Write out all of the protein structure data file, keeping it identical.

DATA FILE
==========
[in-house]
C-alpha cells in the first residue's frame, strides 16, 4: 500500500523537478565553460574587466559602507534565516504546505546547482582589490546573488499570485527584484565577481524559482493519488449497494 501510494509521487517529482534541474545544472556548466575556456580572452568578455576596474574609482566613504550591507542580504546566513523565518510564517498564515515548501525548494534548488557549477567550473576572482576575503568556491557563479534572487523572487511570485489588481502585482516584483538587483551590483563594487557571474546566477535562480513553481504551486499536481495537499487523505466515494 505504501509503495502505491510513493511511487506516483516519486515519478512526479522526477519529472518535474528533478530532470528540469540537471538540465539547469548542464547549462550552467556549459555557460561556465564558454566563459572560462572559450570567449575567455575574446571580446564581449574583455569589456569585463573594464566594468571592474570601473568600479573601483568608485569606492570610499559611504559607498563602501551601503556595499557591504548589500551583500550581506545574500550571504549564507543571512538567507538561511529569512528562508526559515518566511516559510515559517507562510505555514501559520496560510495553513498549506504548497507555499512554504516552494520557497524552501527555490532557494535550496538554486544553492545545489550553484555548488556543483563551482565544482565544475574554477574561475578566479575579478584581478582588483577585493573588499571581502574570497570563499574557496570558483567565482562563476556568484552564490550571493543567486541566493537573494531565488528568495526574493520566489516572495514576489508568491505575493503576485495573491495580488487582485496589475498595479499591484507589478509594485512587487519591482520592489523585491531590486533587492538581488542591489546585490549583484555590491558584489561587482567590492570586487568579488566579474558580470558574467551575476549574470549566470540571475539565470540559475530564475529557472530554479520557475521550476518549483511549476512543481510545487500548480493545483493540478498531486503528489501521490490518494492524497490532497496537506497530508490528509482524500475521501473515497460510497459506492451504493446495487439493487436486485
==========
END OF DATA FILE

[in-house]
C-alpha cells in the first residue's frame, strides 16, 4: 500500500523537478565553460574587466559602507534565516504546505546547482582589490546573488499570485527584484565577481524559482493519488449497494 501510494509521487517529482534541474545544472556548466575556456580572452568578455576596474574609482566613504550591507542580504546566513523565518510564517498564515515548501525548494534548488557549477567550473576572482576575503568556491557563479534572487523572487511570485489588481502585482516584483538587483551590483563594487557571474546566477535562480513553481504551486499536481495537499487523505466515494 505504501509503495502505491510513493511511487506516483516519486515519478512526479522526477519529472518535474528533478530532470528540469540537471538540465539547469548542464547549462550552467556549459555557460561556465564558454566563459572560462572559450570567449575567455575574446571580446564581449574583455569589456569585463573594464566594468571592474570601473568600479573601483568608485569606492570610499559611504559607498563602501551601503556595499557591504548589500551583500550581506545574500550571504549564507543571512538567507538561511529569512528562508526559515518566511516559510515559517507562510505555514501559520496560510495553513498549506504548497507555499512554504516552494520557497524552501527555490532557494535550496538554486544553492545545489550553484555548488556543483563551482565544482565544475574554477574561475578566479575579478584581478582588483577585493573588499571581502574570497570563499574557496570558483567565482562563476556568484552564490550571493543567486541566493537573494531565488528568495526574493520566489516572495514576489508568491505575493503576485495573491495580488487582485496589475498595479499591484507589478509594485512587487519591482520592489523585491531590486533587492538581488542591489546585490549583484555590491558584489561587482567590492570586487568579488566579474558580470558574467551575476549574470549566470540571475539565470540559475530564475529557472530554479520557475521550476518549483511549476512543481510545487500548480493545483493540478498531486503528489501521490490518494492524497490532497496537506497530508490528509482524500475521501473515497460510497459506492451504493446495487439493487436486485